Quitting your job to head into the freelance marketplace can feel a little daunting — even if you’ve been freelancing on the side for a while. Before handing in your notice, consider some of the challenges freelancers face after they quit their job. While we always encourage women to seek alternative job opportunities, we also believe in walking boldly into new chapters of your life with eyes wide open.
1. Getting Paid
One of the most harrowing factors of freelancing can be getting paid — whether it’s on-time or at all. Many freelancers spend an inordinate amount of time and money trying to get what’s owed to them. Invoicing, sending late notices and hiring collections firms all cut into your bottom line. Prepare for the worst by following these tips.
Have a Contract
Before you begin work, get everything in writing. Include your exact fee and due dates. If your clients don’t pay, remind them of your contract. It’s also important to have everything in writing should you need to take them to collections or bring a lawyer in for backup.
Ask for a Deposit
Losing half your fee is slightly more palatable than losing all of it. Ask for a deposit upfront before starting any work. You might even want to consider asking for small milestone payments before beginning work on a project to ensure you have the payment before wasting any time after you quit your job.
One of the most hassle-free ways to deal with clients is by placing your money into escrow or in the hands of a third-party platform. That way, you can simply refer to an impartial bystander to assuage all disagreements and ensure everyone gets paid on-time.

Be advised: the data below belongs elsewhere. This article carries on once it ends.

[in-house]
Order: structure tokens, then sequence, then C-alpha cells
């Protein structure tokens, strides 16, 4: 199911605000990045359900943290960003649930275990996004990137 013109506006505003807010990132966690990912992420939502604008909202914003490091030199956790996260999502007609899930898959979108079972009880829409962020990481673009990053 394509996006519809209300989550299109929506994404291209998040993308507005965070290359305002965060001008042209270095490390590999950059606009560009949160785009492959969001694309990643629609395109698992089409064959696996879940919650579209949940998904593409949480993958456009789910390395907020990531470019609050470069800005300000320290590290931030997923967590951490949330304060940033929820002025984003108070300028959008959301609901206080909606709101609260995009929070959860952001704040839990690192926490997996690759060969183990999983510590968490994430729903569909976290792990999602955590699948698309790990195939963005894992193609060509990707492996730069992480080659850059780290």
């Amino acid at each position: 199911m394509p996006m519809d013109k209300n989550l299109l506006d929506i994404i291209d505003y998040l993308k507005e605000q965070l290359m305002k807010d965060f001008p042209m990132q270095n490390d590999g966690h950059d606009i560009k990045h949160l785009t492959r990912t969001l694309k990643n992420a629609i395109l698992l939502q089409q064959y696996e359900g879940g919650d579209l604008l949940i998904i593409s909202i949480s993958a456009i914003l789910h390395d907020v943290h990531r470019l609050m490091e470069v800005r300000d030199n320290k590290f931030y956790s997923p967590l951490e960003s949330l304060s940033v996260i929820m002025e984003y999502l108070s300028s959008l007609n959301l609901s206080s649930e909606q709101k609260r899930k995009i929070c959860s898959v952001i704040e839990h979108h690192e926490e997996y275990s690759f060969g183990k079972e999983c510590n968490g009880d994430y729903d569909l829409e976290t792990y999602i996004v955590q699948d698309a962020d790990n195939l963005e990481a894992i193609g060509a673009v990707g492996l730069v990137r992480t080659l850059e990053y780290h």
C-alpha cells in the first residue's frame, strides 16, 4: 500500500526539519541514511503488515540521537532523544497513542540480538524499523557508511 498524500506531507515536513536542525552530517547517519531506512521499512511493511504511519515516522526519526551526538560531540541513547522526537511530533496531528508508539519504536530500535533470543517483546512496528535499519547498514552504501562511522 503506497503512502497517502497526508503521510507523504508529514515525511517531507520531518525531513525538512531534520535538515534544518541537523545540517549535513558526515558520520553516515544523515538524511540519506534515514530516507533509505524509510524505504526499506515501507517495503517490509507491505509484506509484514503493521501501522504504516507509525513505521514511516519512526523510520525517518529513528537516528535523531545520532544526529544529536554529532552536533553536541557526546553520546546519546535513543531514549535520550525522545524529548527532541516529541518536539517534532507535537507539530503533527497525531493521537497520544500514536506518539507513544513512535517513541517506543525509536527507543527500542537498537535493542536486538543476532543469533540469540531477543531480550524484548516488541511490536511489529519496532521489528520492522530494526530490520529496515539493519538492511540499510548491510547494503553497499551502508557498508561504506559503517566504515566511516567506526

We love non-traditional work schedules. Some of us were just born to burn the midnight oil, toiling away on contracts and marketing decks until the wee hours of the morning. Others simply need routine and schedule. Ask yourself if you’re comfortable answering only to yourself. Can you monitor your own productivity? Are you able to stick to a set schedule? Do your order and discipline originate from outside sources? Try working from home for a few days to determine if working solo will be a challenge or a setback.
3. Living With Uncertainty
The freelance lifestyle often means living with uncertainty. Sometimes there’s plenty of money coming in and you’ll need to beat back clients with a stick they’re so plentiful. Other times, you’re going to find yourself giving your bank account some serious side-eye and wondering if you’ll ever be able to afford anything but happy hour ever again. Freelancing comes with some serious freedom. But it also comes with a ton of uncertainty. The most successful freelancers are the ones who can plan for the future while understanding that everything is temporary.
4. Benefits and Insurance
One of the most underrated reasons to stay at your day job is the benefits. Many freelancers don’t get sick days, personal days or vacation days. And health insurance? It’s harder to come by for someone not chained to a larger corporation (though not impossible as many weekend warriors would have you believe).
5. Fighting for Fair Pay
We believe one of the biggest skills you’ll master as a freelancer is understanding your worth. Freelancers deal with getting low-balled almost every day. Many companies simply believe that your rates are a jumping-off point to start negotiations. Before you can convince someone else of your worth, you’re going to need to convince yourself first.
Should I Quit My Job and Go Freelance? The Bottom Line
The short answer? Yes.
We believe that if you’re asking these questions, it means you’re probably going to make the leap at some point. But we also believe in the importance of preparation. Before changing gears in your career, take a few weeks to find out what your biggest challenges will be as a freelancer so you can come up with a strategy to deal with them — or avoid them altogether.